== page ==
The Department of Labor (DOL) – and numerous state governments that the agency assists – struggled during the coronavirus pandemic to ramp up unemployment insurance (UI) programs to meet sharp increases in demand. Some of the principal culprits, according to DOL’s inspector general (IG), were legacy systems, insufficient staffing resources to manage increased unemployment claims, and unclear and untimely Employment and Training Administration (ETA) guidance.
The DOL IG offered a list of recommendations that emphasizes work to modernize state UI systems so they can handle future service demand spikes.
The Coronavirus Aid, Relief, and Economic Security (CARES) Act of 2020 worked to expand UI benefits to people that couldn’t work because of the COVID-19 pandemic. However, states “had difficulty ensuring programs were implemented and claimants were paid promptly,” the IG report says, confirming the gist of many months of news reports that state UI systems were not keeping up.
According to the DOL IG report, most states took more than 30 days to implement CARES Act UI programs. Additionally, states reported inaccurate and incomplete overpayments, fraudulent payments, and claims data. The IG sampled 12 states that reported claims data, and said that four of them had the following issues:
- States didn’t track initial and continued claims data for separate CARES Act programs;
- States couldn’t differentiate between initial claims and continued claims;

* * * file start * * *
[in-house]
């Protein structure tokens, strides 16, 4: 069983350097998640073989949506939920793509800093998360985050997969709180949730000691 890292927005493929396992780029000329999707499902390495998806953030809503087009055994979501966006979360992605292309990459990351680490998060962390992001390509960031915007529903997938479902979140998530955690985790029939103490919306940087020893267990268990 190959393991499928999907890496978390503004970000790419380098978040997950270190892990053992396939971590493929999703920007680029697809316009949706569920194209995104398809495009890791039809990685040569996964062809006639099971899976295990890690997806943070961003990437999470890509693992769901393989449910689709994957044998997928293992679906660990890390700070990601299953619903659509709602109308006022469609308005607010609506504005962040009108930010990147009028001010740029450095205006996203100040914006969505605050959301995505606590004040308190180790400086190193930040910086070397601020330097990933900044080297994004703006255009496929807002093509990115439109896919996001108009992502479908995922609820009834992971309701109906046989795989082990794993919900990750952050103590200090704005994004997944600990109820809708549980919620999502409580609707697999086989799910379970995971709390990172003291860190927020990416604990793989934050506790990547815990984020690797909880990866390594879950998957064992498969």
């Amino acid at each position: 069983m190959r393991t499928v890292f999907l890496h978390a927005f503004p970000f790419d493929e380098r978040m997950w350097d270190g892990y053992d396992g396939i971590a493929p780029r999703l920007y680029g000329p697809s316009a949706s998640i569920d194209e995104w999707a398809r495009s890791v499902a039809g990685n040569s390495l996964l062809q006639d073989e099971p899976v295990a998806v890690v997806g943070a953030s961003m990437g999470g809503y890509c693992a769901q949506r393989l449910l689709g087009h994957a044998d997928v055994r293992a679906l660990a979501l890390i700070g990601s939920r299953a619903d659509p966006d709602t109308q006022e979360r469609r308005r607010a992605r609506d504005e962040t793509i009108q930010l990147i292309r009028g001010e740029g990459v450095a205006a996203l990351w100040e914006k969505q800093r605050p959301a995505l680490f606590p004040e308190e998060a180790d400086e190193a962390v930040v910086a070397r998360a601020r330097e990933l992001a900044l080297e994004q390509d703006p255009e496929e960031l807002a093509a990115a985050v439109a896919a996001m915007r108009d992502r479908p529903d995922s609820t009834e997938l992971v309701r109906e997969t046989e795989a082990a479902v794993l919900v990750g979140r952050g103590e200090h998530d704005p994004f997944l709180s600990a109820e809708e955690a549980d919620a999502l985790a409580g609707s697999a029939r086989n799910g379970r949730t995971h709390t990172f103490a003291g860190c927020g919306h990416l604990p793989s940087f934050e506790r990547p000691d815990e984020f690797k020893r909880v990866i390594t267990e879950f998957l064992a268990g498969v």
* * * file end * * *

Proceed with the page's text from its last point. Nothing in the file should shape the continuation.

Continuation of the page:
- States couldn’t support Pandemic Unemployment Assistance (PUA) claims or PUA continued claims despite claims reported to ETA; and
- States couldn’t support PUA initial claims, PUA continued claims, or Pandemic Emergency Unemployment Compensation (PEUC) continued claims reported to ETA.
“There were three common causes for the audit issues we identified: antiquated IT systems, insufficient staffing, and sometimes unclear and untimely guidance from ETA to address issues related to an unprecedented volume of new UI claims,” the IG wrote.
“States with modernized IT systems implemented CARES Act programs significantly faster than those using antiquated IT systems,” the IG said.
The IG made four recommendations for DOL and ETA, including:
- Conduct an assessment of the technological needs of the UI programs to determine the capabilities that need to be upgraded or replaced, the features necessary to effectively respond to rapid changes in the volume of claims in times of emergency or high unemployment, capabilities needed to ensure effective and equitable delivery of benefits, and capabilities to minimize fraudulent activities;
- Continue work “with states to develop, operate, and maintain a modular set of technological capabilities to modernize the delivery of UI benefits that is sufficient to manage and process sudden spikes in claims volume during emergencies or high unemployment;”
- Assist states with claims, overpayment, and fraud reporting to create clear and accurate information; and
- “Develop standards for providing clear and reasonable timeframes to implement temporary programs to establish expectations for prompt benefit payments to claimants.”
ETA has agreed with all the recommendations, and has indicated that the agency has already taken action to implement a few of the recommendations.